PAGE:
TREASURE VALLEY -- They risk their lives to save ours, and the most dangerous part of their job isn't actually fighting the flames - it's the smoke and soot.
"This is an issue that has kind of come on the horizon in the last few years. And it's actually become an epidemic within the fire service," Firefighter Cancer Support Network Idaho state director and Middleton firefighter, Matt Pidjeon, said.
Studies show it's an epidemic that puts firefighters at a 9 percent higher risk of being diagnosed with cancer and a 14 percent higher risk of dying from cancer than the general U.S. population.
The latest research shows cancer is the biggest cause of firefighter line-of-duty deaths in the United States. According to the International Association of Firefighters, "60 percent of the names on the Fallen Fire Fighter Memorial Wall in Colorado Springs are IAFF members who have died from occupational cancer".
There's an alarming rise in cases of cancer diagnoses in firefighters as they face the threat every day on any given call. KTVB looked into why and what's being done to prevent it here at home.
Firefighters are putting their lives on the line when they run toward a burning building, car or forest. But the modern dangers that are taking their lives and making them sick are the things we own. The effects on firefighters could not be seen for years down the road.
"Firefighters are being exposed everywhere," Pidjeon said. "We know that's part of the risks. When we first got into the job, it wasn't: didn't you know that we're gonna have cancer?"
"You may not see effects for 10 or 20 years and that's what makes it so difficult," Boise Fire Chief Dennis Doan told KTVB, "We have had quite a few cancers within our department."
Now, various studies and research are showing the association between firefighters and a greater cancer risk.
"Statistics now say that one in three firefighters will be diagnosed with cancer," Pidjeon said.
Researchers say chemicals in smoke and soot are driving up cancer rates as so many of our personal possessions and belongings today are made of synthetic material, which is noxious fuel.
"It's what we call the toxic soup," Pidjeon added. "We say they're not the same fires they used to be, and it's because of the products that are within the fires."
"Firefighters are exposed to so many toxins in a structure fire: from the smoke to the gases to the plastics burning, to lead and asbestos, and it's getting in our skin. It's absorbed through the skin and through breathing," Chief Doan said.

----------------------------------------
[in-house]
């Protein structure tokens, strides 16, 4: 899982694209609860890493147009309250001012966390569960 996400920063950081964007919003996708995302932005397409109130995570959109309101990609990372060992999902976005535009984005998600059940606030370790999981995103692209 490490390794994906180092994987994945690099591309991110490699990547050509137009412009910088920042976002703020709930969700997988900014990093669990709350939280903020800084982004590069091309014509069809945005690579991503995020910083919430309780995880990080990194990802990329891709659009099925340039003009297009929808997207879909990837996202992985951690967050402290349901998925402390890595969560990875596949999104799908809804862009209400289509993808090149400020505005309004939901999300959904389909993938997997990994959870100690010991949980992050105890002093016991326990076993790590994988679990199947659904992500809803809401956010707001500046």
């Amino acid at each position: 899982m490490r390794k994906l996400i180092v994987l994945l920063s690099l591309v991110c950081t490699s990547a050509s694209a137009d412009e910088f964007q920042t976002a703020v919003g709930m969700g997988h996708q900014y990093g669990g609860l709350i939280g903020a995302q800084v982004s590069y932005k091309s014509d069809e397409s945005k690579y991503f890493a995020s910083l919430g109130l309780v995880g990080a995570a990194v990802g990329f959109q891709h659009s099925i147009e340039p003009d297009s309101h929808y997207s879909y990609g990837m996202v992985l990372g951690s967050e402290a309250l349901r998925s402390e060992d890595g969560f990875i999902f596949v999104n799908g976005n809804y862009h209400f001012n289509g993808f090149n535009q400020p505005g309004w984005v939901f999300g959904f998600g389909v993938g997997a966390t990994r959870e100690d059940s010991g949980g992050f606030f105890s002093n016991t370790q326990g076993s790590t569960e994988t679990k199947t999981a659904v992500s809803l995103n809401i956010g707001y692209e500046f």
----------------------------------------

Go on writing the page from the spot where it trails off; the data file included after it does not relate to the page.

Houses are also made of lighter material nowadays, causing them to go up quicker. Meaning, firefighters are exposed to more every time they respond to a structure fire, Meridian Fire Chief Mark Niemeyer said.
Recent studies show firefighters have higher rates of digestive, oral, respiratory, genital, and urinary cancer diagnoses.
"What we can do is take every protective measure we can to reduce or eliminate that from ourselves. And a lot of that is low-cost," Chief Niemeyer told KTVB.
Idaho's Firefighter Cancer Support Network (FCSN) pushes for measures (listed in graphic below) to prevent exposure to carcinogens, and to prevent a cancer diagnosis.
"We have what we call our 11 action steps which are little to no no cost to the department or the firefighter," Pidjeon added.
Departments across the Treasure Valley are taking many of those steps, such as using their self-contained breathing apparatus (SCBA).
"All the way from startup all the way through overhaul. You need to have that air on," Pidjeon said.
The departments we spoke with - Meridian, Boise and Middleton - say they clean their personal protective equipment (PPE) on scene and when they return from the fire.
"That's basically scrubbing down head to toe, treating it as a hazmat because it truly is a hazmat. It's a complex hazmat," Pidjeon added.
Among the 11 action items, FCSA recommends using wipes to remove as much soot as possible from firefighters' heads, necks, jaws, throats, underarms and hands immediately while still on scene. Although they wear hoods and protective gear, those areas on their skin are places where soot has settled and smoke has snuck in.
"There's some places on the skin that we still see absorption of carcinogens," Chief Niemeyer said.
The departments we spoke with also change their clothes and wash them immediately after a fire and shower thoroughly after a fire. Pidjeon says the goal is to shower within the hour.
"We've given firefighters two sets of turn-outs. So after they go on a structure fire they remove their turn-outs right away, we bag them and we wash them. And we also give them new hoods, make sure they take a shower right away, we give them wipes to clean their face and their hands," Chief Doan said.
"It was kind of a Badge of Honor to have dirty equipment. And we've learned that that's how firefighters are getting cancer," Doan added.
Firefighters also now know that the little things add up to big things.
"You're exposing yourself over and over again," Pidjeon added.
"Our firefighters have enough to worry about on calls with the life-threatening stuff they face. We don't want them worrying about developing cancer," Chief Niemeyer added.
NBC News reports that Congress is currently considering creating a national cancer registry to keep track of rising cancer rates among firefighters.
Here at home, the Legislature passed a bill that changed worker's compensation law to presume that certain cancers within certain time periods are related to fighting fires. But fire departments KTVB spoke with tell us they've still have work to do in fighting this epidemic.